On March 8, 2021, the Final Rule clarifying the standard for employees versus independent contractors under the Fair Labor Standards Act (FLSA) goes into effect. The United States Department of Labor issued the clarifications in early January 2021. While this Final Rule does not create a significant change in existing law, it does clarify and reiterate the use of the "economic realities" test for determining whether an individual is an independent contractor that is in business for himself or herself or an employee who is economically dependent on an employer in performing their work.
Additionally, the Final Rule explains that the two "core factors" that are the most probative of whether an individual is, in fact, economically dependent on someone else's business or in business for himself or herself are the nature and degree of control over the individual's work and the worker's opportunity for profit or loss based on their initiative and/or investment.
This Final Rule also identifies other factors that can be used as additional guideposts to determine if a worker should be classified as an employee or an independent contractor:
- The permanency of the worker's relationship with the potential employer;
- The amount of skill, initiative, judgment, or foresight required for the worker's services; and
- The extent of integration of the worker's services into the potential employer's business.
In addition, the Final Rule provides six fact-specific examples applying the factors that provide practical guidance regarding the application of these factors to a variety of common working situations in today's world. These include examples regarding:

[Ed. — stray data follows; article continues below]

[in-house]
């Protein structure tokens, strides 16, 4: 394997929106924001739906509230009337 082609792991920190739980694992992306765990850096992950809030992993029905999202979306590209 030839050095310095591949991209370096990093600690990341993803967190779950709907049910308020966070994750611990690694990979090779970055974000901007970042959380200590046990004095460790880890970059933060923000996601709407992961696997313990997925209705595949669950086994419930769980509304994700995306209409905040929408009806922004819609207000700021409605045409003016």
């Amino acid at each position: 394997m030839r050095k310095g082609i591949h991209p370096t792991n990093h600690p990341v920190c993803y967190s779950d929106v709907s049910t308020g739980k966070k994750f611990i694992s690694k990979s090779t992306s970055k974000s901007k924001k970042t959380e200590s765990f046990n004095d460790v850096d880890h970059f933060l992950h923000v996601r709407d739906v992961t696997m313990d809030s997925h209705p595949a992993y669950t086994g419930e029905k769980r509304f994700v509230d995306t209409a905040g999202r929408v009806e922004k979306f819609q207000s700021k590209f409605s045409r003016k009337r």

- Individuals who use their own equipment to provide services;
- Individuals accepting assignments from companies providing app-based services linking those who need work performed with those who perform the desired work;
- Individuals who have multiple sources of income;
- Seasonal workers;
- Part-time workers who work remotely; and
- Individuals that perform work on a freelance basis.
Finally, this Final Rule clarifies that the actual practice of the worker and potential employer is a more relevant consideration than any contractual or theoretical possibility regarding what a worker might be contractually or theoretically required to do. For instance, a potential employer's contractual authority to supervise or discipline an individual may offer little relevance if, as a practical matter, it never exercises this authority.
Be sure you are ready for this Final Rule to come into effect on March 8, 2021. Moye White's Employment Group is here to help with any questions you have or legal assistance you need to ensure you are in compliance.
Click here to be directed to the United States Department of Labor's website for more information. The Final Rule can also be found in the Code of Federal Regulations at 29 CFR 795.100 – 120.